The clothing for my costume is from Historical Emporium and adds up to around $500.
My wig is a different matter. Poe’s hair is as important as his mustache to achieve his look. My real hair looks nothing like his in the photos. I searched for years to find a good wig and finally hit on Official Hero Hair. They are an INCREDIBLE team that produces professional hair pieces for film, TV, stage, and cosplayers. They made a custom wig for me that was as perfectly accurate to Poe’s photos as anything a museum could do. I cannot praise them enough. Many cosplayers are using their company. Because each wig is custom made, prices vary. If I ever had a fire, I would get my dog and my husband out first, then my wig, in that order, I am not kidding.
They also made me an emergency-backup mustache just in case I end up with a booking while clean-shaven. So far, I’ve not had to use it, but it’s comforting to know it’s there. I’ve literally woken up from nightmares in which I accidentally shave my mustache. It’s like my version of the nightmare of being in public naked.
HMTL: Do you do anything to your voice to play Poe?
CH: Thanks to advice from friends and YouTube searches, I learned breathing techniques for singers so I could clearly project my voice on stage without straining it. I have to warm up before a performance by doing deep breathing for a while and usually by singing really loudly in my car when I’m driving to a show. I have a playlist named “Pre-show-warm-up” that has, among other titles, several songs from Rocky Horror Picture Show that are fun to belt out. This is also a great way to get my energy up without drinking caffeine, which isn’t good for your vocal cords.
I also learned a basic type of “trans-Atlantic” stage speaking that sounds very formal. I use it for the stories and poems to give them an extra dramatic effect and to make the words clearly enunciated for the audience. Though, I can only sustain it for the parts of the performance that are fully memorized. When I talk about Poe’s life and legacy or do the Q&A, I drop back into a more normal speaking tone because I have to focus on all the dates and trivia rattling around in my skull.
There is one existing account of Poe that described him as speaking with a soft, educated, Southern accent; which matches his upbringing in Virginia. From his letters, I feel that he was likely introverted and uncomfortable speaking in public. On the other hand, I’m very extroverted, and my natural accent is an Appalachian twang that I’ve worked to soften over the years. So, I know I’m not playing Poe historically accurately, but I’m playing a character based on Poe that is entertaining, engaging, and sneakily educational.
HMTL: Why the fascination with Poe for you? Why are we still fascinated by him today as a culture?
CH: I can still remember reading The Tell-Tale Heart in 5th grade. It probably was a shortened version of his story, but I remember the illustration so vividly of the chopped-up body parts under the floor and the beating heart. It stuck with me to this day. Much later, I became familiar with the pop-culture legend that most people know. It wasn’t until I was going to audition to play Poe that I did my research and learned the enormous impact he had on American literature, world literature, and culture. He was internationally famous at a time when people honestly thought that America couldn’t produce literature or art because the country was too young and made up of all these immigrants with no common culture. Poe created entirely new genres of literature and some of the best-known poems in the world, all before dying at only 40 years old.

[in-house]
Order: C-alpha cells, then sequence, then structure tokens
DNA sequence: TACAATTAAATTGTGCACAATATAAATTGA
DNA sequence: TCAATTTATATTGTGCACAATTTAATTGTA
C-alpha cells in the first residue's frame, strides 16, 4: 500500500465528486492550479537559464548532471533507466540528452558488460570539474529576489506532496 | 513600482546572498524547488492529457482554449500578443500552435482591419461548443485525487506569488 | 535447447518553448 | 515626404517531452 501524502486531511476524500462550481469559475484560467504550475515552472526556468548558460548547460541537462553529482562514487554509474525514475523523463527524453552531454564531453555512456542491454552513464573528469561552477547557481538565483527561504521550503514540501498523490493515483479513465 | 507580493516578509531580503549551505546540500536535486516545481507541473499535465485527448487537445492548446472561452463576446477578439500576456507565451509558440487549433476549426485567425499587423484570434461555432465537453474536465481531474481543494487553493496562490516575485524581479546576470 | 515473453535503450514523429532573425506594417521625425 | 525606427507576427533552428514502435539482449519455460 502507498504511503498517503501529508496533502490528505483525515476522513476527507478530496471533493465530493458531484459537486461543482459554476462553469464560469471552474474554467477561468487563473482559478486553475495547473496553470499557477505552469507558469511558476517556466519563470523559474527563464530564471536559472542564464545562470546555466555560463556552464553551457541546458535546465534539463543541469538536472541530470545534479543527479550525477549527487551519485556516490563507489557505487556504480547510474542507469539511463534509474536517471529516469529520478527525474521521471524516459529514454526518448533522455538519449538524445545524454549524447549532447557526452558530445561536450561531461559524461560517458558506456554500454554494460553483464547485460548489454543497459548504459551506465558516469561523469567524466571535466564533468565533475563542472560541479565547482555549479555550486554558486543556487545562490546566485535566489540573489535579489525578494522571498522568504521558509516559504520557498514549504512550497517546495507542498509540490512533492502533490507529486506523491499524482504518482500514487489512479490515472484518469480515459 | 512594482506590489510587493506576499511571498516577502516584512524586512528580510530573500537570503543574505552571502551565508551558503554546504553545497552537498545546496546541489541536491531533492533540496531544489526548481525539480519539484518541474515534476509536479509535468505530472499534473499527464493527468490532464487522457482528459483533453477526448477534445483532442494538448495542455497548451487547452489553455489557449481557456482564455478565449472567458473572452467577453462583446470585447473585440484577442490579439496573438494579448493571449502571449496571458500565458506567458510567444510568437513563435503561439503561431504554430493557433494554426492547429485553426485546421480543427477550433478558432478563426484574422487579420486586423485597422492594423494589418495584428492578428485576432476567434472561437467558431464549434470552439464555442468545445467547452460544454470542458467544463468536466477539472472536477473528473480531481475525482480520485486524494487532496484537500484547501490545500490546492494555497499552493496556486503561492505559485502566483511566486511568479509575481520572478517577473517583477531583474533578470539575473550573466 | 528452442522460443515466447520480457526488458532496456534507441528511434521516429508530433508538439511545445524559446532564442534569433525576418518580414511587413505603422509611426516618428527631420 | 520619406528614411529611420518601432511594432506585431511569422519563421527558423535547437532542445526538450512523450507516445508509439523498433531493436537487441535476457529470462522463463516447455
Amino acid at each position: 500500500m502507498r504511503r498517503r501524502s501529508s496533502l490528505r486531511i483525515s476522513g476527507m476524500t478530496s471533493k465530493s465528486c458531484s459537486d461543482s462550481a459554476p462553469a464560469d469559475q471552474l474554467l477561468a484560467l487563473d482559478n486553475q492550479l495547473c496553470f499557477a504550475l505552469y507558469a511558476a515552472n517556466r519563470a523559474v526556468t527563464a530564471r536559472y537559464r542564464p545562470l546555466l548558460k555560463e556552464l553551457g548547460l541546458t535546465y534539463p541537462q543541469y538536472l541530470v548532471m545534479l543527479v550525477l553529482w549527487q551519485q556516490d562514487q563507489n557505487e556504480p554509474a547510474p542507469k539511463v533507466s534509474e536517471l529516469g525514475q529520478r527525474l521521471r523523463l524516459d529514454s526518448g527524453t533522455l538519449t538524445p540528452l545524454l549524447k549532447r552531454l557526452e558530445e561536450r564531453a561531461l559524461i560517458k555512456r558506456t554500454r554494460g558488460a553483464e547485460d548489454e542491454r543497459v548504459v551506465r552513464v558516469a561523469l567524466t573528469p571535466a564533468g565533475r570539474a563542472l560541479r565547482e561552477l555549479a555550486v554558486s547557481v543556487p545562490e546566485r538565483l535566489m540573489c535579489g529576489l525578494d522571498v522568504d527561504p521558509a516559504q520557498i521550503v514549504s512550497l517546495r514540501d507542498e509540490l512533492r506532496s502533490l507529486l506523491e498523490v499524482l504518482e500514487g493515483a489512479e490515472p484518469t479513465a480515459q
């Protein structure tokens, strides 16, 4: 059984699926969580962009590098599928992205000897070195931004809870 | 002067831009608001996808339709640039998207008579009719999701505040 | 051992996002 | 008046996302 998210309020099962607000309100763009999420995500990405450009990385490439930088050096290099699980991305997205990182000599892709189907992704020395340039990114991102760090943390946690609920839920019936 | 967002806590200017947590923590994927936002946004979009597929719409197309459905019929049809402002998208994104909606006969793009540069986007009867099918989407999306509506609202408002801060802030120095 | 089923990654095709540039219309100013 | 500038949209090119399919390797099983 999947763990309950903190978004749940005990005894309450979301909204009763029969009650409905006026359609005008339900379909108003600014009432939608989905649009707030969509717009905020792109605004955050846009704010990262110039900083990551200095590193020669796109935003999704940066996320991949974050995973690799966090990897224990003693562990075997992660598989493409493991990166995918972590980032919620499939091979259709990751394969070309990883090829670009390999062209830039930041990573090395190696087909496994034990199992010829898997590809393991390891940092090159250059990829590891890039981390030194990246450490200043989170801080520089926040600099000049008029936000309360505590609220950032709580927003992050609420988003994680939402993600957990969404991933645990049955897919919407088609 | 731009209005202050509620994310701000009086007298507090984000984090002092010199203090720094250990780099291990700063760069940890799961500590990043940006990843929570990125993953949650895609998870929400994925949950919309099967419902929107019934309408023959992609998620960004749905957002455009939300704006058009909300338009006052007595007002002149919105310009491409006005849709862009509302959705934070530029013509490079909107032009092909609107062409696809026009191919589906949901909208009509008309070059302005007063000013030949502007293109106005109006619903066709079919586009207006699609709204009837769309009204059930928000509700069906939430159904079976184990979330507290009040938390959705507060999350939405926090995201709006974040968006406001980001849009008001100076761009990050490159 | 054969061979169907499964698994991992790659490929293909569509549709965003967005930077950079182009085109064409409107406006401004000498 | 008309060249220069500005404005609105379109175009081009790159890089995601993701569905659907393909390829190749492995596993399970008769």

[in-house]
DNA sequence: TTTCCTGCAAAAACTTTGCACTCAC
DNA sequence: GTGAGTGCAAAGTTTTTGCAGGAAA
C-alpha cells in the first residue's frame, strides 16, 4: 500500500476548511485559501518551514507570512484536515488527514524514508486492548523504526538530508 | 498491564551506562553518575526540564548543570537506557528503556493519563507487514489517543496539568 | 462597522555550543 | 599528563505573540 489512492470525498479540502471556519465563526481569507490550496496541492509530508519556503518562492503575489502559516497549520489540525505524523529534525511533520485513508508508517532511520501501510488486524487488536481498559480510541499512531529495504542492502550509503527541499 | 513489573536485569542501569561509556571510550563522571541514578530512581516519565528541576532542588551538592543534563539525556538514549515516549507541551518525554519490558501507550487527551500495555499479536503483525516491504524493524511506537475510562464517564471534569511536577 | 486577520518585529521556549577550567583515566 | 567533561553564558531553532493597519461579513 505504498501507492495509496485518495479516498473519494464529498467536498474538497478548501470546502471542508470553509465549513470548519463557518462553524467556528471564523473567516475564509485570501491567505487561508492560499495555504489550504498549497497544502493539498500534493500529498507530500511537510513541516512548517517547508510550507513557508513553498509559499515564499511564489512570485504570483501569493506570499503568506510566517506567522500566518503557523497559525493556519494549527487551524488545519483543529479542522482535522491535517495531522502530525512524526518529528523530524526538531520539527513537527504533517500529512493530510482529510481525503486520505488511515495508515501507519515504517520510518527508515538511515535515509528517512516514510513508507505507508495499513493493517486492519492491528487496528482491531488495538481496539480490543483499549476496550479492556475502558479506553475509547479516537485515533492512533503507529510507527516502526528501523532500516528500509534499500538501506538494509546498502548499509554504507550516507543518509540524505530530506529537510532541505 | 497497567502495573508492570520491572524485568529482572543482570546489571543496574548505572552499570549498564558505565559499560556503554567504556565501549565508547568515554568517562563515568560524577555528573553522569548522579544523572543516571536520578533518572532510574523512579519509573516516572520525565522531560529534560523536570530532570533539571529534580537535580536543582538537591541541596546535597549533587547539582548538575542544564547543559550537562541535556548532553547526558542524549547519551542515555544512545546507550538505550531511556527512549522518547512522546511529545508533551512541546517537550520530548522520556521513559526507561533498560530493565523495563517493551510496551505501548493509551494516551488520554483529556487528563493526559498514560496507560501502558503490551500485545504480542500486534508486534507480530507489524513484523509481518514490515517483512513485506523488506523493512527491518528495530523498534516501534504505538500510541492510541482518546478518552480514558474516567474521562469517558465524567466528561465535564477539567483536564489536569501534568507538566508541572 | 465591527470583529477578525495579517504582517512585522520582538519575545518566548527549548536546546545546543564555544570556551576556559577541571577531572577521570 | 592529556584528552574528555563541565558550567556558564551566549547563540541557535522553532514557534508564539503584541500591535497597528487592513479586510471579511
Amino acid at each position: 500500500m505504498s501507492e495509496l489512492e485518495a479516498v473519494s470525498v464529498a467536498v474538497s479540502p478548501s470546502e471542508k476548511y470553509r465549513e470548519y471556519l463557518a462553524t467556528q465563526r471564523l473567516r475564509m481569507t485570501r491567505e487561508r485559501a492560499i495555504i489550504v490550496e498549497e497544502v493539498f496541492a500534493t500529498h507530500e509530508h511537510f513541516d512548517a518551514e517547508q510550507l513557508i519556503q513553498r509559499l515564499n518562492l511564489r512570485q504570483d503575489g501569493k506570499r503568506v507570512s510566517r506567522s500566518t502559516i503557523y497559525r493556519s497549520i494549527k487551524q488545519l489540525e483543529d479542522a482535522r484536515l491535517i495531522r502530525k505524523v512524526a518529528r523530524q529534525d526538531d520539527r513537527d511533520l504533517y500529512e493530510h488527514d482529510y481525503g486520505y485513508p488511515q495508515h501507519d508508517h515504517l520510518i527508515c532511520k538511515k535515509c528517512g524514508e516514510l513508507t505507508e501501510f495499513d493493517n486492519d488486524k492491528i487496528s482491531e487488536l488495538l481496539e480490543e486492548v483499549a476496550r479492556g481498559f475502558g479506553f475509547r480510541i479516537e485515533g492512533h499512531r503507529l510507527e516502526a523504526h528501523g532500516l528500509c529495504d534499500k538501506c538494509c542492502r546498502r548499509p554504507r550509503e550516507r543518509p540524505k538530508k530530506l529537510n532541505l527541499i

Today, he still holds our imagination because his works speak to us on a deeply human level. He took some of the worst aspects of life: grief, obsession, betrayal, anger, anxiety, and fear; and turned them into art. He didn’t shy away from the darkness of human experience; he embraced it, delved into the darkness, and came out the other side with stories and poems that are both entertaining and profound.
HMTL: Are you a fan of horror as a genre beyond the work of Poe? What are some of your favorite horror media?
CH: I’m a huge horror fan. I love horror stories, horror movies, and live theater experiences like haunted attractions, escape rooms, and weird immersive art experiences. My favorite contemporary horror authors are Thomas Ligotti and Ramsey Campbell. My favorite movie is Kubrick’s The Shining. I’m lucky that my husband is just as into horror as I am. Otherwise, it would be a lot harder to pick what to watch in the evenings.
HMTL: Have you tried performing any other characters?
CH: I’ve devoted so much work to researching Poe that I’ve not been interested (or had the time) to develop any other character at the same level. I do, however, have a bunch of other horror characters that I made during my haunt performing days. Prior to Covid, I would pull out my other costumes for local comic/anime/horror cons for fun. I hope to get back to doing that again.
HMTL: Do you have any upcoming events you would like to share with our readers?
CH: Sure! I perform regularly in the autumn months, mostly in New England but sometimes around the country. All my upcoming events are on my website. The next event that I’m very excited about is the Haunters Against Hate convention in Kentucky, July 8-10, benefitting LGBTQ+ youth organizations.
Want to learn more about Campbell Harmon, Poe Performer?
If you want to learn more about Campbell’s performances, visit his official website for bookings and reviews. Campbell can also be found on social media via Twitter and Instagram, including all sorts of fun horror content.
Want more Edgar Allan Poe? (Sponsored)
Want to add to your library? Consider using our sponsored link to purchase a complete collection of the works of Edgar Allan Poe.